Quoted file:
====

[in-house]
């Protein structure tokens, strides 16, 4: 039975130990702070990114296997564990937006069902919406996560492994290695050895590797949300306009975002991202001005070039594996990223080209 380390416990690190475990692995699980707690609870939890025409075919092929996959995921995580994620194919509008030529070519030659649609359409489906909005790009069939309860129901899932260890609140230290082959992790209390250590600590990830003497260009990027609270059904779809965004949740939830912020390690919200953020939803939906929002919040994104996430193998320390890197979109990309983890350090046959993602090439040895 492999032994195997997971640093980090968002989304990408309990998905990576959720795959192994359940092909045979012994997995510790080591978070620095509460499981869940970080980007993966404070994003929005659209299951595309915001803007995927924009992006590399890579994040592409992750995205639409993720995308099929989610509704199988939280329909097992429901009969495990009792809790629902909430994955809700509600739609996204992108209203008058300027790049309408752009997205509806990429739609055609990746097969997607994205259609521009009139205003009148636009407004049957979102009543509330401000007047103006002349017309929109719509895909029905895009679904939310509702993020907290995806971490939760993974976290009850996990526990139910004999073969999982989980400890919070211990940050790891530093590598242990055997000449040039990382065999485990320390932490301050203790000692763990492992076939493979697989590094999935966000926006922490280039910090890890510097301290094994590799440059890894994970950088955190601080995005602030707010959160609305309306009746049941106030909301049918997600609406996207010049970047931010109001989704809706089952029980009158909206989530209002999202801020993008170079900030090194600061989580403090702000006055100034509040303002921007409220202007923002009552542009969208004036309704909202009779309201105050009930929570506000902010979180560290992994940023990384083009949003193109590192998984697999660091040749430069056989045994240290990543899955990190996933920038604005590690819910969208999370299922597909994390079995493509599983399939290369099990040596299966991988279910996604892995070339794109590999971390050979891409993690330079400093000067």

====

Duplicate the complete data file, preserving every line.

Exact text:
[in-house]
């Protein structure tokens, strides 16, 4: 039975130990702070990114296997564990937006069902919406996560492994290695050895590797949300306009975002991202001005070039594996990223080209 380390416990690190475990692995699980707690609870939890025409075919092929996959995921995580994620194919509008030529070519030659649609359409489906909005790009069939309860129901899932260890609140230290082959992790209390250590600590990830003497260009990027609270059904779809965004949740939830912020390690919200953020939803939906929002919040994104996430193998320390890197979109990309983890350090046959993602090439040895 492999032994195997997971640093980090968002989304990408309990998905990576959720795959192994359940092909045979012994997995510790080591978070620095509460499981869940970080980007993966404070994003929005659209299951595309915001803007995927924009992006590399890579994040592409992750995205639409993720995308099929989610509704199988939280329909097992429901009969495990009792809790629902909430994955809700509600739609996204992108209203008058300027790049309408752009997205509806990429739609055609990746097969997607994205259609521009009139205003009148636009407004049957979102009543509330401000007047103006002349017309929109719509895909029905895009679904939310509702993020907290995806971490939760993974976290009850996990526990139910004999073969999982989980400890919070211990940050790891530093590598242990055997000449040039990382065999485990320390932490301050203790000692763990492992076939493979697989590094999935966000926006922490280039910090890890510097301290094994590799440059890894994970950088955190601080995005602030707010959160609305309306009746049941106030909301049918997600609406996207010049970047931010109001989704809706089952029980009158909206989530209002999202801020993008170079900030090194600061989580403090702000006055100034509040303002921007409220202007923002009552542009969208004036309704909202009779309201105050009930929570506000902010979180560290992994940023990384083009949003193109590192998984697999660091040749430069056989045994240290990543899955990190996933920038604005590690819910969208999370299922597909994390079995493509599983399939290369099990040596299966991988279910996604892995070339794109590999971390050979891409993690330079400093000067």